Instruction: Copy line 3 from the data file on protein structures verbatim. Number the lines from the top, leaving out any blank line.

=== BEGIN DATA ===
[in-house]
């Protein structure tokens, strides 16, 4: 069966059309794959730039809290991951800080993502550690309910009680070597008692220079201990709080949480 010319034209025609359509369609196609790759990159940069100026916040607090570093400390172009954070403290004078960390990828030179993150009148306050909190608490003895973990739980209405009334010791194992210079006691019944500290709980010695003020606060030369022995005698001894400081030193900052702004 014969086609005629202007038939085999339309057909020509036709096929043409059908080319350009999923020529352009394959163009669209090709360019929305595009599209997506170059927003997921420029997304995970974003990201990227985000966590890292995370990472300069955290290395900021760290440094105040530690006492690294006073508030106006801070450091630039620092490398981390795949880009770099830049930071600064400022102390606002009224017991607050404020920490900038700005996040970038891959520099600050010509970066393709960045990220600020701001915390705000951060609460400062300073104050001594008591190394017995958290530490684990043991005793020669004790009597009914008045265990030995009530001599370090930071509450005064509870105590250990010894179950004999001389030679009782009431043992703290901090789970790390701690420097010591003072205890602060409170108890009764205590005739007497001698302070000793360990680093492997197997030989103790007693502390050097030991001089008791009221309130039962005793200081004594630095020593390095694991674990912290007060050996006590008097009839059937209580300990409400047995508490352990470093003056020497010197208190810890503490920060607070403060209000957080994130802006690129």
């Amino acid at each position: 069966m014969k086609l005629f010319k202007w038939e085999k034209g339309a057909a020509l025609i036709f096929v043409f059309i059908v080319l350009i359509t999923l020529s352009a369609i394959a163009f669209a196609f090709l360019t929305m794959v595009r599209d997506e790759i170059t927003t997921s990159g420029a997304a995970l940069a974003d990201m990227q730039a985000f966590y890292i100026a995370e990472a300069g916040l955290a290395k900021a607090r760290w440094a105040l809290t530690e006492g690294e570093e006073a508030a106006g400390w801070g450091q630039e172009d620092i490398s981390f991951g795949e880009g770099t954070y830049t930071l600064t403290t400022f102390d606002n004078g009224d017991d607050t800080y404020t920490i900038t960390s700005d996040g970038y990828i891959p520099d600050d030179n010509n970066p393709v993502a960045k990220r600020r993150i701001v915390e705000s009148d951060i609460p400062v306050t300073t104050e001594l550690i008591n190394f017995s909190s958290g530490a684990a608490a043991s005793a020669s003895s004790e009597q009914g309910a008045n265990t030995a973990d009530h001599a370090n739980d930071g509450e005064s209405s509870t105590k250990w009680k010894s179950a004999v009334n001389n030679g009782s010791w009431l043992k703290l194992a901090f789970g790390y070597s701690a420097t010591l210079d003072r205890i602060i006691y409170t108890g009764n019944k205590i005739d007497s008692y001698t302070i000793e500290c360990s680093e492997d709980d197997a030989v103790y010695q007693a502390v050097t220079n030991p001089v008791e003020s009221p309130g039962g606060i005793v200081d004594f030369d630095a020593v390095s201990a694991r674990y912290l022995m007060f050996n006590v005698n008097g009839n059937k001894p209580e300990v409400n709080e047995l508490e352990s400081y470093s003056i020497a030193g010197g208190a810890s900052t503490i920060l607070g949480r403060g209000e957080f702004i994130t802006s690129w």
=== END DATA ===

């Amino acid at each position: 069966m014969k086609l005629f010319k202007w038939e085999k034209g339309a057909a020509l025609i036709f096929v043409f059309i059908v080319l350009i359509t999923l020529s352009a369609i394959a163009f669209a196609f090709l360019t929305m794959v595009r599209d997506e790759i170059t927003t997921s990159g420029a997304a995970l940069a974003d990201m990227q730039a985000f966590y890292i100026a995370e990472a300069g916040l955290a290395k900021a607090r760290w440094a105040l809290t530690e006492g690294e570093e006073a508030a106006g400390w801070g450091q630039e172009d620092i490398s981390f991951g795949e880009g770099t954070y830049t930071l600064t403290t400022f102390d606002n004078g009224d017991d607050t800080y404020t920490i900038t960390s700005d996040g970038y990828i891959p520099d600050d030179n010509n970066p393709v993502a960045k990220r600020r993150i701001v915390e705000s009148d951060i609460p400062v306050t300073t104050e001594l550690i008591n190394f017995s909190s958290g530490a684990a608490a043991s005793a020669s003895s004790e009597q009914g309910a008045n265990t030995a973990d009530h001599a370090n739980d930071g509450e005064s209405s509870t105590k250990w009680k010894s179950a004999v009334n001389n030679g009782s010791w009431l043992k703290l194992a901090f789970g790390y070597s701690a420097t010591l210079d003072r205890i602060i006691y409170t108890g009764n019944k205590i005739d007497s008692y001698t302070i000793e500290c360990s680093e492997d709980d197997a030989v103790y010695q007693a502390v050097t220079n030991p001089v008791e003020s009221p309130g039962g606060i005793v200081d004594f030369d630095a020593v390095s201990a694991r674990y912290l022995m007060f050996n006590v005698n008097g009839n059937k001894p209580e300990v409400n709080e047995l508490e352990s400081y470093s003056i020497a030193g010197g208190a810890s900052t503490i920060l607070g949480r403060g209000e957080f702004i994130t802006s690129w």